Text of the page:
Hugh Aynesworth has been a reporter since 1948 and is widely considered the journalistic authority on the assassination of John F. Kennedy. As a reporter for The Dallas Morning News, he was an eyewitness to the assassination and covered every major event related to it, including the capture of Lee Harvey Oswald and his murder two days later by Jack Ruby. He is the author of November 22, 1963: Witness to History, published to mark the 50th anniversary of the JFK assassination.
Bob Huffaker, a reporter for KRLD and CBS, broadcast the JFK motorcade, the Parkland vigil and the Oswald shooting. He also interviewed Oswald’s mother and covered Jack Ruby’s trial. The Radio Television News Directors Association awarded his KRLD team its top honor for spot reporting. Huffaker became an English professor, then a Texas Monthly editor. He is a co-author (with his colleagues Wes Wise, Bill Mercer and George Phenix) of When the News Went Live, which next week is being published in a 50th anniversary edition.
Darwin Payne taught journalism at SMU for 30 years and is now professor emeritus. His career in journalism began as a reporter for the Fort Worth Press, and at the time of the Kennedy assassination he was a reporter for The Dallas Times-Herald. He has written several books on Dallas history, as well as biographies of writers Owen Wister and Frederick Lewis Allen, U.S. Judge Sarah T. Hughes, and Dallas’ first African-American judge, Louis A. Bedford Jr. He is the author of In Honor of the Mustangs, the centennial history of SMU athletics, and currently is writing the centennial history of SMU.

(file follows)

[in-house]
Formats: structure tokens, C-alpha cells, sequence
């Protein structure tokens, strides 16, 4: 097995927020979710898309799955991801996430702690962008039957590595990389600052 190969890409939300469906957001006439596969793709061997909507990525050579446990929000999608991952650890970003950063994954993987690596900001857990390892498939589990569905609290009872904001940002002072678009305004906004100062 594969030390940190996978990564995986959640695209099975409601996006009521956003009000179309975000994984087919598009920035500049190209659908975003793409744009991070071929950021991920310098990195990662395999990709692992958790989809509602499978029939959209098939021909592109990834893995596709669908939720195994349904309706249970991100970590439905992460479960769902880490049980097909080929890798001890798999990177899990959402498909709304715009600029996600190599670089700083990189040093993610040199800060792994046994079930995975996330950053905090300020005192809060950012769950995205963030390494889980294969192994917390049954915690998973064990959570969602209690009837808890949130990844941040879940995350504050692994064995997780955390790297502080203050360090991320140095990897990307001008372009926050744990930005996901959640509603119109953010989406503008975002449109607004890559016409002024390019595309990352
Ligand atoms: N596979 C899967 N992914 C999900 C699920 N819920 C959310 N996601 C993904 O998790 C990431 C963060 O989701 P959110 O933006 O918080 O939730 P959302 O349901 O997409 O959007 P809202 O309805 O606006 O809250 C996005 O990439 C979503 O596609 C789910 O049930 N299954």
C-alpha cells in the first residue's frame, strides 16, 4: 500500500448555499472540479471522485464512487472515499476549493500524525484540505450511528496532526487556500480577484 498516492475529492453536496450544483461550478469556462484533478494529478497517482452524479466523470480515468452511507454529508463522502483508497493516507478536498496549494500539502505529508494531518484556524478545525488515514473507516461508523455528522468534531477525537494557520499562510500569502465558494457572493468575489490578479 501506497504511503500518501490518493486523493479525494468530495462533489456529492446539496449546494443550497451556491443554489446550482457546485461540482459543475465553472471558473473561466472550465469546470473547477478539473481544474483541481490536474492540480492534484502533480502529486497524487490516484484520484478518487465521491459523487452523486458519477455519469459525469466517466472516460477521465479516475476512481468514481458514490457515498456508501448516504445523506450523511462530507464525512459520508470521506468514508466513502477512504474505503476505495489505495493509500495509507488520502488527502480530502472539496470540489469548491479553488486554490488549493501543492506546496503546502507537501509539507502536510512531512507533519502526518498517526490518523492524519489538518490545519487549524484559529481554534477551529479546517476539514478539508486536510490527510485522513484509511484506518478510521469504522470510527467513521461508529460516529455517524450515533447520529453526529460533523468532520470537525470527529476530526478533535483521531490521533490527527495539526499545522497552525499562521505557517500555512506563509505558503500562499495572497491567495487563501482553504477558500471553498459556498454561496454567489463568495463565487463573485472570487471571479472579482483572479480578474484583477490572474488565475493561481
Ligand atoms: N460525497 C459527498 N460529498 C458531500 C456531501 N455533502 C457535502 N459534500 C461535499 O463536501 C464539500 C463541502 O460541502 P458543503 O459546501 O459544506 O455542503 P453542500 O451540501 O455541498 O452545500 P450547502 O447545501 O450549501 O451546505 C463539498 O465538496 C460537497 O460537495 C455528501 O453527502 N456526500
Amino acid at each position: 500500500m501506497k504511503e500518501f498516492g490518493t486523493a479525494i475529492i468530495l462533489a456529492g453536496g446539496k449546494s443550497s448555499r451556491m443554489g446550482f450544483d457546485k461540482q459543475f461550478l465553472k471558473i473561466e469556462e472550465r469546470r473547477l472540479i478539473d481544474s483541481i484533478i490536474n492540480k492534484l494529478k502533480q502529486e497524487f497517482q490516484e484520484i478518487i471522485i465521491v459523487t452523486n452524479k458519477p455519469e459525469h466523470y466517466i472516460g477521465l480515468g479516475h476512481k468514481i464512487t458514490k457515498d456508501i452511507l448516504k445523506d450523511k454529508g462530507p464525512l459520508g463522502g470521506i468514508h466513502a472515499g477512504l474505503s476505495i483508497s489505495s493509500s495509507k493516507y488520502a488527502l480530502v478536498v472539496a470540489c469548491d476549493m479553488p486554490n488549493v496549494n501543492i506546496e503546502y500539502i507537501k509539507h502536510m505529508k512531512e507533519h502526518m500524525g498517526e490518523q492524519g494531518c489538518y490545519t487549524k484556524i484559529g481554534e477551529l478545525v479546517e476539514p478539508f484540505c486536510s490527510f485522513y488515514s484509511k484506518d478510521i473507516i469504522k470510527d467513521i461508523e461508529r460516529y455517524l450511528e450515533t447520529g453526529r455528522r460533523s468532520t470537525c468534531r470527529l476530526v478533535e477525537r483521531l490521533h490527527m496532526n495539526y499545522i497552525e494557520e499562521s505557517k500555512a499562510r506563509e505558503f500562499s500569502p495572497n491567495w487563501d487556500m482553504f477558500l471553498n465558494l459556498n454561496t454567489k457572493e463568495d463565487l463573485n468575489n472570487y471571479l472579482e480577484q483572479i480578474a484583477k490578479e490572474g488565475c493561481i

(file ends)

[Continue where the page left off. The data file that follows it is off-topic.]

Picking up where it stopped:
S. Griffin (Griff) Singer has devoted almost 60 years to journalism, in practice and as an educator. He retired from the University of Texas School of Journalism in 2003 but still is active part-time; seven of his former students have won Pulitzer Prizes. As a reporter and editor, he has worked at the Arlington Citizen-Journal, The Houston Chronicle and the San Antonio Light. A Dallas native, Singer was an assistant city editor at The Dallas Morning News at the time of the JFK assassination and the trial of Jack Ruby.